Researchers have developed a device that acts as an interface to the stage of sleep in which hallucinations occur, allowing people to control the content of their dreams.
A team from MIT created the Dormio device to explore ways to augment a person’s creativity through exploiting the semi-lucid Hypnagogia stage of sleep.
The Dormio system works by using a hand-worn device to track this transitional state through biosignals — such as heart rate and muscle tone. Once the wearer is about to leave Hypnagogia and transition into deep sleep, a bedside robot is triggered to emit a noise to push them back into the dream state.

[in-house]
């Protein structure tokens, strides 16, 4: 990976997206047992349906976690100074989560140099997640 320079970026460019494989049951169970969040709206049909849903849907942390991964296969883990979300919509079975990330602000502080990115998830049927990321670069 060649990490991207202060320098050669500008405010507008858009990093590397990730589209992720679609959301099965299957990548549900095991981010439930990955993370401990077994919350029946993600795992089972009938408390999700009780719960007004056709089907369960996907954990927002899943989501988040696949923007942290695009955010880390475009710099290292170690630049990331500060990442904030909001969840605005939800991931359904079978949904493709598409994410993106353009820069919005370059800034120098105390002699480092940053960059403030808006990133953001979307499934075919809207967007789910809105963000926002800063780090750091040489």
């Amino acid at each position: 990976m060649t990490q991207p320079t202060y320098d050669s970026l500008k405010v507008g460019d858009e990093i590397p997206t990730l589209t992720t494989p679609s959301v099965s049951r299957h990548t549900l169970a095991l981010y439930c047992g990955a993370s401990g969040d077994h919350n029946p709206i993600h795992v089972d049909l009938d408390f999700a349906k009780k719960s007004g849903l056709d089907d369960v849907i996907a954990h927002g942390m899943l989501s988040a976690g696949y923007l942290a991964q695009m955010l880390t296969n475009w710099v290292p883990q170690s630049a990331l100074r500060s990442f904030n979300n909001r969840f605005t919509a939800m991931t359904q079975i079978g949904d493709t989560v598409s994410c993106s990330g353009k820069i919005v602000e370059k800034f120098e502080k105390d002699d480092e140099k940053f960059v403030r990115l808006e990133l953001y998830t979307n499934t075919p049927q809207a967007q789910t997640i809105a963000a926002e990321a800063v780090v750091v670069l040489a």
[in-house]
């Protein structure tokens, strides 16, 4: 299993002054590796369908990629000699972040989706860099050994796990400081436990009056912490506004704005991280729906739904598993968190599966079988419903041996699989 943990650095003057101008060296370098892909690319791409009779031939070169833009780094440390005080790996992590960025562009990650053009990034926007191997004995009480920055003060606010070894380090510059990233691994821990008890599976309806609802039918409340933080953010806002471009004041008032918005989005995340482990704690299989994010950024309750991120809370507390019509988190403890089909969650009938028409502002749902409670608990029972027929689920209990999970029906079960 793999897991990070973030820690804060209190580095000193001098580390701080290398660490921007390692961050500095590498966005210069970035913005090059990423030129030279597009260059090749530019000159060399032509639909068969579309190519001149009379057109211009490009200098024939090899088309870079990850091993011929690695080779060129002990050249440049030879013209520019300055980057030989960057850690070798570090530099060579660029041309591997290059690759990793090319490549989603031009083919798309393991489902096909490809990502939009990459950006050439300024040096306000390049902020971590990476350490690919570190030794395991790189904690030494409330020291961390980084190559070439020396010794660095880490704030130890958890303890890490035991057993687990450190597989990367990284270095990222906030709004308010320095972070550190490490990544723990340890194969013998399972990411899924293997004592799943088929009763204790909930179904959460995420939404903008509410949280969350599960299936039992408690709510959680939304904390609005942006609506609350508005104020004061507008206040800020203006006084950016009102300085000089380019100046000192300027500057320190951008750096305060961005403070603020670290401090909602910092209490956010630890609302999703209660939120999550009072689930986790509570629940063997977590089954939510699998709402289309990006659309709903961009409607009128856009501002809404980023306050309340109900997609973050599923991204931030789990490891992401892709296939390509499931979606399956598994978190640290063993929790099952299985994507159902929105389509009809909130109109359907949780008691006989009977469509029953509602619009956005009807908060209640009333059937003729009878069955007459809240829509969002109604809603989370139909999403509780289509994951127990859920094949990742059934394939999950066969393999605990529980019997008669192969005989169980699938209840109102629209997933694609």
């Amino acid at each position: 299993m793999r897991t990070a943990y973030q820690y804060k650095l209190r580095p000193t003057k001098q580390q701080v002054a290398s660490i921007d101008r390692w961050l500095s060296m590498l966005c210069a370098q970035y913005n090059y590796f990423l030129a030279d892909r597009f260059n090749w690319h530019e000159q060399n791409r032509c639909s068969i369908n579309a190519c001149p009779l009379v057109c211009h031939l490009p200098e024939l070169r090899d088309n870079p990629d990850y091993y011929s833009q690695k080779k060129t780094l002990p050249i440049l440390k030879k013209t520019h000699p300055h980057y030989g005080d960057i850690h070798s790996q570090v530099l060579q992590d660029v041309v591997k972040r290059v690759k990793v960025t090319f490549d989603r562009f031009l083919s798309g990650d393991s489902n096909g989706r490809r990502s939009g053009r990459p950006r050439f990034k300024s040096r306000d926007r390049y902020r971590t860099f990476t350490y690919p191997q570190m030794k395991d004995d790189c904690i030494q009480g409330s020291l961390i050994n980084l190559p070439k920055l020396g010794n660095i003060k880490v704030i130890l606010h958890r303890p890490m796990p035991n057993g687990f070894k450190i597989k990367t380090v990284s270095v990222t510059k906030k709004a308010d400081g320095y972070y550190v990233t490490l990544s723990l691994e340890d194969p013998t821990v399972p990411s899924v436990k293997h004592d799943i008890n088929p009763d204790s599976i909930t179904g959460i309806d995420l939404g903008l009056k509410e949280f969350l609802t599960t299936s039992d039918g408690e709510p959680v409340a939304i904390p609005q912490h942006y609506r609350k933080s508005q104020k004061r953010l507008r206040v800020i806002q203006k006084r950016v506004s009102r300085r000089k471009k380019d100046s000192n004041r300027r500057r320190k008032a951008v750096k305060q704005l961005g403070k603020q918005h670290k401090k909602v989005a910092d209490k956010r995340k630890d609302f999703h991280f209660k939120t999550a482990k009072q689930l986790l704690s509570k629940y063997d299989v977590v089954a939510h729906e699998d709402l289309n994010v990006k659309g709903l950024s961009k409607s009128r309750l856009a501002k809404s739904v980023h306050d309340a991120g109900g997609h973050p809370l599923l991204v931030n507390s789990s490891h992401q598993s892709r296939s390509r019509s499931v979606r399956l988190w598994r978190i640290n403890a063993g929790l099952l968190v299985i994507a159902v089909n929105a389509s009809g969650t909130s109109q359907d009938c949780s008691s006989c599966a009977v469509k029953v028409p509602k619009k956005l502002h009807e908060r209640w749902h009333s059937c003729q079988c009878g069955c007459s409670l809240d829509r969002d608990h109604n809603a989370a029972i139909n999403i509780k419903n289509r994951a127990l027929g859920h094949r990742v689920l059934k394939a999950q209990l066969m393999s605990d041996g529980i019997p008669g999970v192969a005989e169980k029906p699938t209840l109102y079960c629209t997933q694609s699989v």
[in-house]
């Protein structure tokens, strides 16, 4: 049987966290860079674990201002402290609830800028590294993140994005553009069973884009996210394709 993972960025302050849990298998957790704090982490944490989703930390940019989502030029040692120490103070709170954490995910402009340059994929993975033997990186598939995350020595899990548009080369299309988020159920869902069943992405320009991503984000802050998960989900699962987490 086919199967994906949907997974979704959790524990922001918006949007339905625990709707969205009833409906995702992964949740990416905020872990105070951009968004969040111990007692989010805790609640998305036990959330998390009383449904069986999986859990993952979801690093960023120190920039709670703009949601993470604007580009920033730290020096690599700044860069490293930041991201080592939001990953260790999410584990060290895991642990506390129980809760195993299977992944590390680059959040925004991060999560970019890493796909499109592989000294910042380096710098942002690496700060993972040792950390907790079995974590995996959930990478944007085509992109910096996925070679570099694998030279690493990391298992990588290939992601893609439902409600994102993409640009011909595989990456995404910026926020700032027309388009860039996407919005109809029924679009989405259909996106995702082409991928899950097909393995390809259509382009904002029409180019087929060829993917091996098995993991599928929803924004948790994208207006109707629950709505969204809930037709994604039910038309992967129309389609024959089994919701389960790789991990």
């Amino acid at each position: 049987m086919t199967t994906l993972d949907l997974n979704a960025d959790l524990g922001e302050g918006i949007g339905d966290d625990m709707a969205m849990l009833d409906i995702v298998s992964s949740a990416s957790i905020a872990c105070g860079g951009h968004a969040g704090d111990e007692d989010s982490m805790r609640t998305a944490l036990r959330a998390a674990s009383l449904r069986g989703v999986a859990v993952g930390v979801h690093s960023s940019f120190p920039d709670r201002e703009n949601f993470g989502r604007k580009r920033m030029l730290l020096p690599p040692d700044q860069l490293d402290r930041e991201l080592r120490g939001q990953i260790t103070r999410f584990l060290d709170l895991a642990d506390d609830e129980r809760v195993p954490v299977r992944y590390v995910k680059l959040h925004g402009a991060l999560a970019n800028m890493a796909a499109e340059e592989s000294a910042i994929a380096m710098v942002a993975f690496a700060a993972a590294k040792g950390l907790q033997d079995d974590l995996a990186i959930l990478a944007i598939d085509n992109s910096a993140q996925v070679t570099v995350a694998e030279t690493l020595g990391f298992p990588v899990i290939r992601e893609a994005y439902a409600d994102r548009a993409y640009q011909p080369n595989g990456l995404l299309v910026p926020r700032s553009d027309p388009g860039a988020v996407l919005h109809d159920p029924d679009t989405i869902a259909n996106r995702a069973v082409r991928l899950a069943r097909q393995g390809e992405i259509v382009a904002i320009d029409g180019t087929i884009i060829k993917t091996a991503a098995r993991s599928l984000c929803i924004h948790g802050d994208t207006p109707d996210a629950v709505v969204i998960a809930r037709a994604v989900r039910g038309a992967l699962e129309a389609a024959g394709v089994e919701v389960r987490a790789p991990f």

If the noise used to slightly wake the person is a word, the researchers found that it could enter the Dormio wearer’s dreams. For example, if the robot says “fork” or “rabbit”, the dream will incorporate these objects.
The period of Hypnagogia is characterised by a distorted perception of space and time, as well as a loss of a person’s sense of self that encourages the creation of spontaneous ideas.
The idea of prompting creative thought through the mind state separating wakefulness and unconsciousness is a concept previously explored by the artist Salvador Dali and the inventor Thomas Edison.
Both Dali and Edison would access Hypnagogia by falling asleep with a steel ball in their hand, which would crash to the floor while they were in this state of sleep. They would then be able to capture the ideas and thoughts generated through their dreams.